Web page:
SOME THOUGHTS ON TESTING
I spoke a bit about testing at the January faculty meetings, but here’s some more of my thoughts on this topic. It’s okay if you don’t agree with me, but I’d like to make sure you at least have an opportunity to think about these things.
There are valid reasons NOT to test your students. Perhaps they have a documented learning disability which would preclude accurate results from a standardized test. They may have a test phobia, or become over-anxious in a timed environment. Your family may not have the money or the time to devote to a standardized test. But, if there is no particular reason that your student cannot test, then it is a good idea to get your child accustomed to taking tests.
The reality is that test scores are used in many different ways in life. A homeschooling parent can use them as an objective measurement of a child’s educational progress. Never use an achievement test as the ONLY measurement of educational progress. But it is a useful tool as you consider your total educational program for your students. When you receive the results, you are able to evaluate the effectiveness of your teaching or choice of curriculum. It there is a strength, you probably already know. But if there is a weakness, then you can make changes to address that.
If your student has never tested, then you need to make sure the anxiety level is reduced, both in you and in your student. The younger you start, the easier it is to avoid text anxiety. A lot of students do not test well. But you need to know this before your students are in high school and taking college entrance tests. If you wait to begin testing when your students are in high school, and he or she does poorly the first time, a lot of hand wringing follows. Parents begin questioning their student’s abilities, or their choice to homeschool, or whether or not he or she would have done better with another teacher. Once your student is in high school, you don’t have as much time to adjust to testing as you do if your student begins testing in elementary school.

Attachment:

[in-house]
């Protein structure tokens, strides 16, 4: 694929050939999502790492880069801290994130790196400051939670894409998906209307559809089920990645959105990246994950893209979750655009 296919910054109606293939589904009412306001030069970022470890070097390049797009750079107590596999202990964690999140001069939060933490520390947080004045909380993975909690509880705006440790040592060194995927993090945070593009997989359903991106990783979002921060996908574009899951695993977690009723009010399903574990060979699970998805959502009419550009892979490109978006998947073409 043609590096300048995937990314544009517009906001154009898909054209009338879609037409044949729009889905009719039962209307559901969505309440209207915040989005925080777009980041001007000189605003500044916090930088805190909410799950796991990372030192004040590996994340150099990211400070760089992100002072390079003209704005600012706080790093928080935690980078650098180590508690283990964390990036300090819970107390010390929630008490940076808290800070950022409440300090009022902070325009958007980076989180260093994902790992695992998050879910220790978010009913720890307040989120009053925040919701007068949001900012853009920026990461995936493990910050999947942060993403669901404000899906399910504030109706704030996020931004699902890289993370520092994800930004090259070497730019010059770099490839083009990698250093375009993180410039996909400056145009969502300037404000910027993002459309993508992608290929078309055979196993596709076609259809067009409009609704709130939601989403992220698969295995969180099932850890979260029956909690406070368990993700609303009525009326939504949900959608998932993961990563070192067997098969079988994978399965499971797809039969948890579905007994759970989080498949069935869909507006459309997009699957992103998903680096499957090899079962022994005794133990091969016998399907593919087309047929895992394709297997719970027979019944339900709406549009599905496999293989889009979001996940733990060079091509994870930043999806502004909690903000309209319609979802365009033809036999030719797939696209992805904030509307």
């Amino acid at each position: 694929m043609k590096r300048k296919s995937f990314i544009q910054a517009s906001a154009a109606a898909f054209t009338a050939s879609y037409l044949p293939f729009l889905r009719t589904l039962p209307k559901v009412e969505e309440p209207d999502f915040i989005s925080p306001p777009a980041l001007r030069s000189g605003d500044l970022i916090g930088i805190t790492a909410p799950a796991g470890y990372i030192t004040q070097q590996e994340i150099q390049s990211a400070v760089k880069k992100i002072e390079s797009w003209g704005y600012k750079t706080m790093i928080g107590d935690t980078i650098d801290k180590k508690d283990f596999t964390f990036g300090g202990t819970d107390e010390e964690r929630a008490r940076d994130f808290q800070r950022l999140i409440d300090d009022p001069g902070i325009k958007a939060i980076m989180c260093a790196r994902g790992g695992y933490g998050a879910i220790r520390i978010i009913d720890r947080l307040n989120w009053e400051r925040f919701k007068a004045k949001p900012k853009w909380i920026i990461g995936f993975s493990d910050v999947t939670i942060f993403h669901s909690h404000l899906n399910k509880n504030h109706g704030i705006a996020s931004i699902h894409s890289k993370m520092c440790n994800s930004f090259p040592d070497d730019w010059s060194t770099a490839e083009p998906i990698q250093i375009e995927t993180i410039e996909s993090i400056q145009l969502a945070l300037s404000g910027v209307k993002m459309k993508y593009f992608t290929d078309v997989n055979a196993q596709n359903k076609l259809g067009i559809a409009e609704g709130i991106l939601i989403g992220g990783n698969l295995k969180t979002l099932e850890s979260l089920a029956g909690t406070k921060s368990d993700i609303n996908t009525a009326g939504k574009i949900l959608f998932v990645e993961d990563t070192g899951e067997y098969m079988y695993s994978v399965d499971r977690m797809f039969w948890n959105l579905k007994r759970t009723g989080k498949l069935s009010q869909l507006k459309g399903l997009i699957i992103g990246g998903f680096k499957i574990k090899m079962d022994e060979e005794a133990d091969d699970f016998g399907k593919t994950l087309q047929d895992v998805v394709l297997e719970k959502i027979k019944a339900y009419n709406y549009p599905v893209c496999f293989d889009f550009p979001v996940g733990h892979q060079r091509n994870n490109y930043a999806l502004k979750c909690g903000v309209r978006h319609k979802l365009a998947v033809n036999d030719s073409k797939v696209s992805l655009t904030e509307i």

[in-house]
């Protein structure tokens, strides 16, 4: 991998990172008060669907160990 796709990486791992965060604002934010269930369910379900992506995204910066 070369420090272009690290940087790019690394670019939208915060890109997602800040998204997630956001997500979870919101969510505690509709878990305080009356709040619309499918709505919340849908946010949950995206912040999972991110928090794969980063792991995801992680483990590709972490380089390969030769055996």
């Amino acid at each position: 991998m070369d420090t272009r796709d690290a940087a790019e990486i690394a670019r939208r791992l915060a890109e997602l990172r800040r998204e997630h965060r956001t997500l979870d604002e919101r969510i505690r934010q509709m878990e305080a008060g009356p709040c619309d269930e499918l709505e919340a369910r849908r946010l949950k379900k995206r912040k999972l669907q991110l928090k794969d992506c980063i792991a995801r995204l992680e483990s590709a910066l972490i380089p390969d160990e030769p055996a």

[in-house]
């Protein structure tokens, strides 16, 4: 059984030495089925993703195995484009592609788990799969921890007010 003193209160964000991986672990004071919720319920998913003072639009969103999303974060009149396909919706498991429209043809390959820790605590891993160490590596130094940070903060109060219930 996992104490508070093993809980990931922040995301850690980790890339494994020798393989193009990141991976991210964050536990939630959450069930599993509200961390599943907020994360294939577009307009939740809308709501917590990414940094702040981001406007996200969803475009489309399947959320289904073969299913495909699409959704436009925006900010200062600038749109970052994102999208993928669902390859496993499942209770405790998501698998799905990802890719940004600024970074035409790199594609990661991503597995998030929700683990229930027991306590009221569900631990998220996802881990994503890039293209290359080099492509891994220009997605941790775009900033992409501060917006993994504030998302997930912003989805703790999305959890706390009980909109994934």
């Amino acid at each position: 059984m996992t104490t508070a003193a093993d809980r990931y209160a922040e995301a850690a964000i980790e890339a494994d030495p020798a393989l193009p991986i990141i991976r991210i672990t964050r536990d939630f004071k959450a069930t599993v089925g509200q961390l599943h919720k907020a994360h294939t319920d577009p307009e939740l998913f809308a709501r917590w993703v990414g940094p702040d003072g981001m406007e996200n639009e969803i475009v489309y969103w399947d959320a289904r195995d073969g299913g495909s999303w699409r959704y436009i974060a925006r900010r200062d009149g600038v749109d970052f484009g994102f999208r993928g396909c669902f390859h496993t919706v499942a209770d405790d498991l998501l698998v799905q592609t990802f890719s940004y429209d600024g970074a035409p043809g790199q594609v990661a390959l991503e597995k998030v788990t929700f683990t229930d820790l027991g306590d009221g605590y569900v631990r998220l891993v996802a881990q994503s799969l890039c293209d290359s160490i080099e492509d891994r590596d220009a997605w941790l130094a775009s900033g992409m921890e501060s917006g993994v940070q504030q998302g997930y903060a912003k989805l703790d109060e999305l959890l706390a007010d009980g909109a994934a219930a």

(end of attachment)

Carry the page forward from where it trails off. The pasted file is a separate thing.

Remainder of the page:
As your students get older and face high school and college, test scores are used as entrance requirements: for college, for scholarships, as pre-requisites for college and high school classes, for honor societies, etc. Your student’s GPA and ACT/ SAT test scores are the two major qualifying items for most college scholarships.
This is simply the reality of the world. As Christians we are to be in the world, but not of the world. As homeschoolers, we do not have to model our schooling after the public or private system. However, we do not know what the Lord has in mind for our children as they move into adulthood. Parents should prepare children with a broad education, equipping them as adequately as possible for whatever God has planned for them.
For employers, colleges, military, etc. who may be considering your student in the future, a test score gives a comparison of how your student ranks next to other students who have taken the same test. It gives them an objective opinion of your student’s achievement. If two students take the same test, then their scores give some idea of how those two students may compare academically, sort of like comparing apples to apples.
A test doesn’t reflect a student’s potential, or his abilities, or provide any insight into his character. Many students become productive citizens without ever taking a test. If you decide not to have your student tested, you won’t be damaging your child. There are valid reasons NOT to test your student. However, in my experience, a average ACT/SAT, or Stanford score, along with a diploma, gives an objective measurement of your student’s achievement and tends to provide enough extra information to affirm what you already know about your student, that they have received a high school education.